Britain's biggest union has called on the coalition government to change direction of its policies to alleviate stress on families who have to borrow to tackle Christmas inflation.
Unison's warning comes after a survey found that one third of the British nationals have to cope with the Christmas cots through personal loans or borrowing from their families or friends.
Dave Prentis, union's general secretary, said that Christmas should be a happy time for the people, but for a majority of the people the stress of finding or keeping a job revealed that the economic pressures are enormous. “When you add in the cost of food and fuel, there is not a lot of spare money to spend in the high street,” he added.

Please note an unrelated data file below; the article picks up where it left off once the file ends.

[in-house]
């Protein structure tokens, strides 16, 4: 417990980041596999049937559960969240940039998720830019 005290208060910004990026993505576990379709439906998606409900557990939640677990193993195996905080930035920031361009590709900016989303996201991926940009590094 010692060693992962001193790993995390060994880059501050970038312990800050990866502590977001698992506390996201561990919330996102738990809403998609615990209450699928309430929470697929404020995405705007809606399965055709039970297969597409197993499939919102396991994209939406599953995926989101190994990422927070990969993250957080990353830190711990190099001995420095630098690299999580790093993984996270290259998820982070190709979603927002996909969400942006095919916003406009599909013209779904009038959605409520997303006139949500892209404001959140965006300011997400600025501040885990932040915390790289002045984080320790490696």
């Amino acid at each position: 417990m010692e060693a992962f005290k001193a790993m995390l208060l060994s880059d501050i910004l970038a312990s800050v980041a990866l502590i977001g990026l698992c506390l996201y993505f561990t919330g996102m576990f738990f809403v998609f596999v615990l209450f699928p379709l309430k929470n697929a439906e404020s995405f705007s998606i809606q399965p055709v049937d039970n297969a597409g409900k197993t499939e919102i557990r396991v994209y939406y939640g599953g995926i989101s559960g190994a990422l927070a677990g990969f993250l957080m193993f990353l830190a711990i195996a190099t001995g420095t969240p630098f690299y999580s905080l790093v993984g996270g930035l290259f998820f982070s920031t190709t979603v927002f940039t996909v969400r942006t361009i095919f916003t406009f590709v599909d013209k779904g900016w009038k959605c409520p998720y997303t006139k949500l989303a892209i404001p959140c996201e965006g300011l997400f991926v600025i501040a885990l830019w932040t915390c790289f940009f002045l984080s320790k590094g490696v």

Condemning the government's failed economic policies, the union leader urged Prime Minister David Cameron to look at the sale signs that are going up in shops before Christmas, proving that his policies are only impeding the country's financial recovery.
“The Government needs to look at ways of stimulating the economy and encouraging consumer confidence, instead of dishing up more misery over Christmas,” he also said.
On November 30, Unison and several other trade unions staged a national strike against the Tory-led government's austerity measures that strongly hit public sector workers' pensions.
"Public service workers have been hard hit by swinging job cuts and a pay freeze that is set for years to come. Add in the additional cost that Government Ministers are asking workers to pay into their pensions, and contrast with Christmas bonuses in the City, and it is obvious that we are not all in this together,” Prentis also said.